Wraparound support for every tertiary student in new Code of Practice
‘One thing on top of another‘ meant Ara student Annette McIntyre needed to reach out for help to Ara’s student support services.
After years of difficult personal and health problems, a minor traffic accident at work triggered her to get the help she needed through Ara’s broad range of services.
“Even as a part-time, non-fee-paying student I was eligible for health services, financial support, and free counselling,” says McIntyre.
“I started off being treated for my damaged knee in the osteopathy clinic, but it soon became clear that I had other needs too.”
The 55-year-old mother of four supports two of her adult children and her husband, who is on a disability benefit, plus she also studies and works part-time as a bus driver.
“I was just so busy all the time that I kept brushing my own needs aside. Then, the osteopath suggested I use the Ara gym - I loved being back in the gym again. The personal coach thought I could use some nutritional advice to help control my diabetes. And then there was the counselling for just coping with all the stress I was under. Later, I was offered disability support services to help me deal with the noise levels in the classroom. So these different departments aren’t just sticking to their own service, they’re looking at how they can help elsewhere too.”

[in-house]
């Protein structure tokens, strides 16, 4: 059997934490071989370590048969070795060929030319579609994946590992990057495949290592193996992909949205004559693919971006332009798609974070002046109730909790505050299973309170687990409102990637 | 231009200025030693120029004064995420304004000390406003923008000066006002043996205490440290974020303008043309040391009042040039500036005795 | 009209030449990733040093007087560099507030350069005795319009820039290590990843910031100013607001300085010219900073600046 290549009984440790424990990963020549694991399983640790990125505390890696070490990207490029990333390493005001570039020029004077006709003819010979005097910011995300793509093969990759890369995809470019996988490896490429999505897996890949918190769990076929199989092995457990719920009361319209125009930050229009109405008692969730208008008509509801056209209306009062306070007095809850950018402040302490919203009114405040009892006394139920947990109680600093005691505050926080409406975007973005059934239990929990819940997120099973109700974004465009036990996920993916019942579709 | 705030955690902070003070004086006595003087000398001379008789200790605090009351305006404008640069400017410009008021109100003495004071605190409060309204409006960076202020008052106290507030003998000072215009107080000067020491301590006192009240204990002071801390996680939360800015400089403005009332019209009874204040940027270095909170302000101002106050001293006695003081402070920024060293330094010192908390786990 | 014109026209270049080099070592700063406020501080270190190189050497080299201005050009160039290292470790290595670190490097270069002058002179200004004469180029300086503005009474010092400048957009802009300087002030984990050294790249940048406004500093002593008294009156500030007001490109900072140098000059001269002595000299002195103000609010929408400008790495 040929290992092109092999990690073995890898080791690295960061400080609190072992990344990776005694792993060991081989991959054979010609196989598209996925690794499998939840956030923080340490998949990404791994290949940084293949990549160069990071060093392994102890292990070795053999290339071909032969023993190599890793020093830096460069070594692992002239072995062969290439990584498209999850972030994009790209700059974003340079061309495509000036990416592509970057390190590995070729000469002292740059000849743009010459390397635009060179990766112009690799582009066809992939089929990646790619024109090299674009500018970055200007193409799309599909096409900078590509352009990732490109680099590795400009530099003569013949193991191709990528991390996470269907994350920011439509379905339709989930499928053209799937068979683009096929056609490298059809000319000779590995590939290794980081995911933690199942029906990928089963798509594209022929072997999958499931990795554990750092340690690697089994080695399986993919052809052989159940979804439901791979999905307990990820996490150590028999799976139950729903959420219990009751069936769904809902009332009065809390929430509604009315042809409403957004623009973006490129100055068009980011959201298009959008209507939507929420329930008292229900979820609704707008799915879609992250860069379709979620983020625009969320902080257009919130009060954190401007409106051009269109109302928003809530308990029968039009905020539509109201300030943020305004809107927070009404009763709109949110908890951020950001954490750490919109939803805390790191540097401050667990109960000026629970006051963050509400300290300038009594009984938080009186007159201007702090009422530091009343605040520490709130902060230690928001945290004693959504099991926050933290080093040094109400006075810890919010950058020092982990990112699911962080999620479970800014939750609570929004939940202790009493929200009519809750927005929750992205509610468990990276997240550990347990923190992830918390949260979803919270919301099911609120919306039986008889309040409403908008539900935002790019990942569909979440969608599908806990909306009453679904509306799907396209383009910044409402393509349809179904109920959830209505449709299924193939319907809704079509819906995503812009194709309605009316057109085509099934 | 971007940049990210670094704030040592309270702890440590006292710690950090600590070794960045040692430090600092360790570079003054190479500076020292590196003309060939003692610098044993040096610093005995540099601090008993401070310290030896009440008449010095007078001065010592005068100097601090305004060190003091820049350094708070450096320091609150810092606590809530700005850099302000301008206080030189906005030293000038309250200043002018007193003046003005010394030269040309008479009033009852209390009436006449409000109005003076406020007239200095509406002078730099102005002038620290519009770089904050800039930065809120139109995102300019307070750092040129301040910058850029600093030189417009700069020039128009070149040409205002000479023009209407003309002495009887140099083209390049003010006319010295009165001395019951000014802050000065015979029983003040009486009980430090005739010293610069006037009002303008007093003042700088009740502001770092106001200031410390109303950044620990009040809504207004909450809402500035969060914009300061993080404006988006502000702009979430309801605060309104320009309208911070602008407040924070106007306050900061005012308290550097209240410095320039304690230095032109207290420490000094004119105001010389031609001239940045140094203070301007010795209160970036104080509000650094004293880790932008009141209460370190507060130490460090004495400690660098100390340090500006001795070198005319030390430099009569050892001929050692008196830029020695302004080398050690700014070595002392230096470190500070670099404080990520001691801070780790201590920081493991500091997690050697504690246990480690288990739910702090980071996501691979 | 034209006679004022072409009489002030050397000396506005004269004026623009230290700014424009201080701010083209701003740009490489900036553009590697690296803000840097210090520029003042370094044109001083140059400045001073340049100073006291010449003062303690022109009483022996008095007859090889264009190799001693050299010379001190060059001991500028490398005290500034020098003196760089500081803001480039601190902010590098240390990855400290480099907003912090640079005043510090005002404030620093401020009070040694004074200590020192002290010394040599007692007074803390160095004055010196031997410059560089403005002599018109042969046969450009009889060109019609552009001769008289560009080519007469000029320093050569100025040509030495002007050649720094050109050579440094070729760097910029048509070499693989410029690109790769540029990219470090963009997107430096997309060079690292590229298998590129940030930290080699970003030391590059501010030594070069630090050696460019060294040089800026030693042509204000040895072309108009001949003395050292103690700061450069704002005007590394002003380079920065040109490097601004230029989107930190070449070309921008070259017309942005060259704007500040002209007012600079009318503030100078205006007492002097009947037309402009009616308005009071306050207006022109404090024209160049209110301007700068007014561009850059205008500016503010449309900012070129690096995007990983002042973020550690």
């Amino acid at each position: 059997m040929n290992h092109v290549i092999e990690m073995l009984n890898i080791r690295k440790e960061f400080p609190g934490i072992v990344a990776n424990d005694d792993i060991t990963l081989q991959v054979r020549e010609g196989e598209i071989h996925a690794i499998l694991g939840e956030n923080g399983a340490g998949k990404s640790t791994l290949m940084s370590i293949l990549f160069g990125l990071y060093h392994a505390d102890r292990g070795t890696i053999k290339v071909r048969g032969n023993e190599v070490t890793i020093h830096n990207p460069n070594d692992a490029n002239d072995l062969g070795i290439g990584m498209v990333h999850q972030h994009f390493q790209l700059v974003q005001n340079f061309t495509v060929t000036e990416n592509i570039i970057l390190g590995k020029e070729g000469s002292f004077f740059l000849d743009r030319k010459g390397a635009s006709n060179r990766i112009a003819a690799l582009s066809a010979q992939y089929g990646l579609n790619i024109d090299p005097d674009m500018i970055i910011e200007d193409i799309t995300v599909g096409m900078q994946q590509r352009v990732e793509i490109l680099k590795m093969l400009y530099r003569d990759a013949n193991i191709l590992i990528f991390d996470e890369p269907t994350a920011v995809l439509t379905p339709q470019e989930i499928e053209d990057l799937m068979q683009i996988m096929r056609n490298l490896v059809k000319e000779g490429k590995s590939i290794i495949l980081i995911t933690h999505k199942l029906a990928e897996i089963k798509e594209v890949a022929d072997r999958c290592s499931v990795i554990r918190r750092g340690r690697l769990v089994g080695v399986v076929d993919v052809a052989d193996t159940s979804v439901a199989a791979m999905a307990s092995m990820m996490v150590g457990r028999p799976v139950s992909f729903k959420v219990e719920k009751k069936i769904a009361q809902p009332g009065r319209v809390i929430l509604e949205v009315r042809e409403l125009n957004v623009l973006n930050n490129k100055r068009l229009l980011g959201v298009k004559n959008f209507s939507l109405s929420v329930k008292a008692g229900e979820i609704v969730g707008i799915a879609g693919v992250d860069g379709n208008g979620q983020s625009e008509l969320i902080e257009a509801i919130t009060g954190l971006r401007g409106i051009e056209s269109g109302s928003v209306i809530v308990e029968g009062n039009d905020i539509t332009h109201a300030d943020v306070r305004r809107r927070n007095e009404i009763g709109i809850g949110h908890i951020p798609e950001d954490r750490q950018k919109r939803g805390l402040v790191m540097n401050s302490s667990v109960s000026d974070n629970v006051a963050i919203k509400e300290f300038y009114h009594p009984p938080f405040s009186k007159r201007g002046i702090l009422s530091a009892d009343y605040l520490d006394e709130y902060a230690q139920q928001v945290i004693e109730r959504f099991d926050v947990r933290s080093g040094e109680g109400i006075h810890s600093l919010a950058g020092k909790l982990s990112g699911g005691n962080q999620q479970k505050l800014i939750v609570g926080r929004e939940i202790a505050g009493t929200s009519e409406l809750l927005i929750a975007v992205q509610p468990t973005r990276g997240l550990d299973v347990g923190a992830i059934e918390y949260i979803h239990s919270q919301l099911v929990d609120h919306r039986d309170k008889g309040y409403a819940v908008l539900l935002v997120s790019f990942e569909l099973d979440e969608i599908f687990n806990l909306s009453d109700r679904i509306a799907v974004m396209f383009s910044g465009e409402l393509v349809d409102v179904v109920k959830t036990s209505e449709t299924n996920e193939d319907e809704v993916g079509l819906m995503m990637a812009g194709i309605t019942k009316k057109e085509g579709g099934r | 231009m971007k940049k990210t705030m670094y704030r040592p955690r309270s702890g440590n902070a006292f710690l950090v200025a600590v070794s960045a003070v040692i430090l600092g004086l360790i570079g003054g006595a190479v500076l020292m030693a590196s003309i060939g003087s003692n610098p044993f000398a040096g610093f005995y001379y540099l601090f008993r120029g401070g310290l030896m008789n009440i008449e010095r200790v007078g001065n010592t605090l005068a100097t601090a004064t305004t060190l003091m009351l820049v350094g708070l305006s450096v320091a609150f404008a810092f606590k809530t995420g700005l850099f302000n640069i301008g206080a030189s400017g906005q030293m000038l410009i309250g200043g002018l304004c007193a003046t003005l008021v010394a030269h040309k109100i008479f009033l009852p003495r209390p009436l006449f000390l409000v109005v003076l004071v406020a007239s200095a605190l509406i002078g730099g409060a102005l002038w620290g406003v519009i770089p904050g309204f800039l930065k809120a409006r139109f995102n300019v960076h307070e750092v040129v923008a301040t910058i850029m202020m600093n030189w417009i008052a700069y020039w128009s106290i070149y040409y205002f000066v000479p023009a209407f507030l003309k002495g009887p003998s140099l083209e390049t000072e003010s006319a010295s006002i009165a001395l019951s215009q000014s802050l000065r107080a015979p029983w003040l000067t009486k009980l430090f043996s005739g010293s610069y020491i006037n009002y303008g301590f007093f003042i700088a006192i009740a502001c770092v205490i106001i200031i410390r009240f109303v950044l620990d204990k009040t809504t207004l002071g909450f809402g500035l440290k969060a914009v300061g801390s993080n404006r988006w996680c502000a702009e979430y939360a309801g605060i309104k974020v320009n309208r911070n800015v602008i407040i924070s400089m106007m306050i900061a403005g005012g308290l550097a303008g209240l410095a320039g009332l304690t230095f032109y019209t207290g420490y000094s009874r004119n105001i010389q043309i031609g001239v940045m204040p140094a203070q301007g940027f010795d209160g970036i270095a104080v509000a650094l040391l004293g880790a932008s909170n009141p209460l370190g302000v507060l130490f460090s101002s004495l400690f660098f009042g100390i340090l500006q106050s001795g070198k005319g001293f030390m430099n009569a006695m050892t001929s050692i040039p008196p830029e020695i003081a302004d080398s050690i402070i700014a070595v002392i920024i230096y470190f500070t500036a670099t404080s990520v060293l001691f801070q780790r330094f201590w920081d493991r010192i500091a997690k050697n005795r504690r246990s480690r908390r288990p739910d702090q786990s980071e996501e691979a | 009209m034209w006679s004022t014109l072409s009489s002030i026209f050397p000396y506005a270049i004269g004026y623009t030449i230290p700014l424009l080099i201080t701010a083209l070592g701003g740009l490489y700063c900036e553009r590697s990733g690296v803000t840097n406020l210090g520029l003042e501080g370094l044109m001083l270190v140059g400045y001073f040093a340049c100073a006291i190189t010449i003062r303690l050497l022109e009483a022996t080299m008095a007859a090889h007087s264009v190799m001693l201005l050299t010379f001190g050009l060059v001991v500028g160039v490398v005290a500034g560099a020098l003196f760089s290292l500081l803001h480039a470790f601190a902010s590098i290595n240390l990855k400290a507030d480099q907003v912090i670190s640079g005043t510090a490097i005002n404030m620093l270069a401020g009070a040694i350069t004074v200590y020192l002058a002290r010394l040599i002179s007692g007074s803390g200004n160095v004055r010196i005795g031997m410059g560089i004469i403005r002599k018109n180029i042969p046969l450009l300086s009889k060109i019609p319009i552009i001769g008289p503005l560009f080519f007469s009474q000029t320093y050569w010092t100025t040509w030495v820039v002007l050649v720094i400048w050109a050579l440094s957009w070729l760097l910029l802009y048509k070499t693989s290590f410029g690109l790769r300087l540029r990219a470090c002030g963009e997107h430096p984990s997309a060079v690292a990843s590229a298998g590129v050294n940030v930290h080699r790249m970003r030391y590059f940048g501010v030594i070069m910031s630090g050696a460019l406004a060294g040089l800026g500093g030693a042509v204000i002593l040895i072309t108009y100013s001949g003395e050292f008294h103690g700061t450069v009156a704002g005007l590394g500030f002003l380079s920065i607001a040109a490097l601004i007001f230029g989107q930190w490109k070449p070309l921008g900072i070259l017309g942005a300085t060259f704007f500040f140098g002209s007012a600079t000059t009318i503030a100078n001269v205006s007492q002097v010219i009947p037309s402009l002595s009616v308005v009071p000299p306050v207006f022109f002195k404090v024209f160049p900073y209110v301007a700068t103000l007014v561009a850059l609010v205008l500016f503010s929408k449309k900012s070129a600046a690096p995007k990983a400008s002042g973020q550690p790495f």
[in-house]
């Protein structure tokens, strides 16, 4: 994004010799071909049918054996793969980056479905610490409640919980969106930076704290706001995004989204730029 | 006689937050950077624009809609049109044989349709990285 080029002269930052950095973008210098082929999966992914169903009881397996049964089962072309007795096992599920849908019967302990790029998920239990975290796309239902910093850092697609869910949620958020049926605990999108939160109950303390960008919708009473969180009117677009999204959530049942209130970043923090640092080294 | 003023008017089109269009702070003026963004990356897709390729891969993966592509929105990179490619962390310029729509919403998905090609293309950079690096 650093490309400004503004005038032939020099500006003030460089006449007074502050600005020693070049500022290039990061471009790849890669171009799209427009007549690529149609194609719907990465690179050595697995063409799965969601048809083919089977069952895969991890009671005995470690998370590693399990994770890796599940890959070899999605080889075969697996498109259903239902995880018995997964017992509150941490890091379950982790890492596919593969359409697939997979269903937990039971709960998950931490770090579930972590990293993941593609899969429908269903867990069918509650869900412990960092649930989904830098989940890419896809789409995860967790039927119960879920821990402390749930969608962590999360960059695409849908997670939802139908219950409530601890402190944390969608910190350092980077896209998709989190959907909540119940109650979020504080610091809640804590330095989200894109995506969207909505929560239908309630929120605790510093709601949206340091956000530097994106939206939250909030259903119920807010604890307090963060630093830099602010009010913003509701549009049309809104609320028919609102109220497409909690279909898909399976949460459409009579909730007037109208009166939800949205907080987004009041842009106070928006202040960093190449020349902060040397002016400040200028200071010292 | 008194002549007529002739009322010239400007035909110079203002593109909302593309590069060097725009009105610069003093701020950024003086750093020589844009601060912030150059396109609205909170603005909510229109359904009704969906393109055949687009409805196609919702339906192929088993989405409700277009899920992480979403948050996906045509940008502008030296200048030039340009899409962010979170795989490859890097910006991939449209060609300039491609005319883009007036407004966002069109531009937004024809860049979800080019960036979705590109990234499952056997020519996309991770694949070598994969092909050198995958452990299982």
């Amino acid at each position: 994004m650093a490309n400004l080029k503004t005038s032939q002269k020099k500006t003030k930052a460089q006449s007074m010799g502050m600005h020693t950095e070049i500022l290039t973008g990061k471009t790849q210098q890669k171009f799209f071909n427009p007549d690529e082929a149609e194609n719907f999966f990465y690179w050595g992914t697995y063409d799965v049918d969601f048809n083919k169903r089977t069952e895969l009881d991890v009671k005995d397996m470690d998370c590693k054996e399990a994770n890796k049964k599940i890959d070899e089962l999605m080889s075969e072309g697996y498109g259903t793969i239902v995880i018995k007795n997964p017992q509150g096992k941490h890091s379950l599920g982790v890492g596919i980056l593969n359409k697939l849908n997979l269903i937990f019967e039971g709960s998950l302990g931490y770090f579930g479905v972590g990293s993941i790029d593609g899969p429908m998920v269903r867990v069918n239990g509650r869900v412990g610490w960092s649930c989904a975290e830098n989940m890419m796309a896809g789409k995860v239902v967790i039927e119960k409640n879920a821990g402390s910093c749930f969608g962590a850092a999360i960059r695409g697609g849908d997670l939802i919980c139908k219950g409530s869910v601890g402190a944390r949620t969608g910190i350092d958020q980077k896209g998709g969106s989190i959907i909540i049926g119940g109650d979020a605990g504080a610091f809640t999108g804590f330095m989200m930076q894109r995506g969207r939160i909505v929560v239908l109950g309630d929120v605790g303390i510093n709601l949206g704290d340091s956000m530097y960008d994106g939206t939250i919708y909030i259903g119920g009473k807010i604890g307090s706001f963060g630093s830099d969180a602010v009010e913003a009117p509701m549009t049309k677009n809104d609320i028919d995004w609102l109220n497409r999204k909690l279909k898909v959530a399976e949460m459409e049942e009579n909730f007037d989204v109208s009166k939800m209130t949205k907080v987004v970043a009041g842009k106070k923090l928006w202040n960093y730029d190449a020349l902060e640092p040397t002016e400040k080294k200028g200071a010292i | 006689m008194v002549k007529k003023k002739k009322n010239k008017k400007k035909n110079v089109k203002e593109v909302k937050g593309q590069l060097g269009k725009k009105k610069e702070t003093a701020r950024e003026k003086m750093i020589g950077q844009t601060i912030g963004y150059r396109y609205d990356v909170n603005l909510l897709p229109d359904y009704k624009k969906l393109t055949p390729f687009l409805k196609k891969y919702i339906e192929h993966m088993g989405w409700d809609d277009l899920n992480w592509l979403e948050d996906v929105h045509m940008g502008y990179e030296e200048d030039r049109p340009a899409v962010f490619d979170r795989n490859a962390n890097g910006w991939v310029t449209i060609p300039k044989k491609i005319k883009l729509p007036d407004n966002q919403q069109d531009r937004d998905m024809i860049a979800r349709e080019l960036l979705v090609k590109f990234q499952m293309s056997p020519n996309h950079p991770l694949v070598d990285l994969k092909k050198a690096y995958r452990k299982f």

At the start of 2022 New Zealand’s Code of Practice for the Pastoral Care of Tertiary Students came into effect, outlining new requirements for student support at NZ tertiary institutions.
Ara’s Director of Ākonga Success, Tracey McGill, says Ara addresses student needs by taking a whole-of-person approach.
“We’ve always had very strong learner support services,” she says. “The new Code of Practice gives us more reasons to keep getting this right. We know that everyone in the institute – from tutors and course leaders, to clinicians and business support colleagues - play a key role in bringing this to life for our learners.”
McGill says that while some of the requirements are new to Ara, that “much of what we were already doing will now be measured, monitored and reported on.”
Another requirement of the Code of Practice is the need for students’ perspectives and input into all aspects of decision-making at tertiary institutions. Student Life Manager Angus Howat says this is about more than just agency in deciding what programmes they want to study.
“It’s about how they want to engage with the institution, what the services they use look like, and how to best connect with every part of Ara in terms of their access,” says Howat. “It’s being respectful of the wants and needs of the students as vital voices in our institution – as partners in the shaping of what Ara is and what it should become.”
For Annette McIntyre, having a wraparound set of services helps her to focus on other aspects of her life. “Just knowing that the support is there helps me to keep going. Instead of concentrating on my injured knee, they looked at the rest of me too. Ara has been very responsive to helping me out when I needed it. Those services are there for me to use.”
On the way to overcoming several key obstacles this year, McIntyre’s advice to other students is clear. “If you're struggling, for whatever reason, talk to your tutor or reach out to student support - because there is help out there,” she says.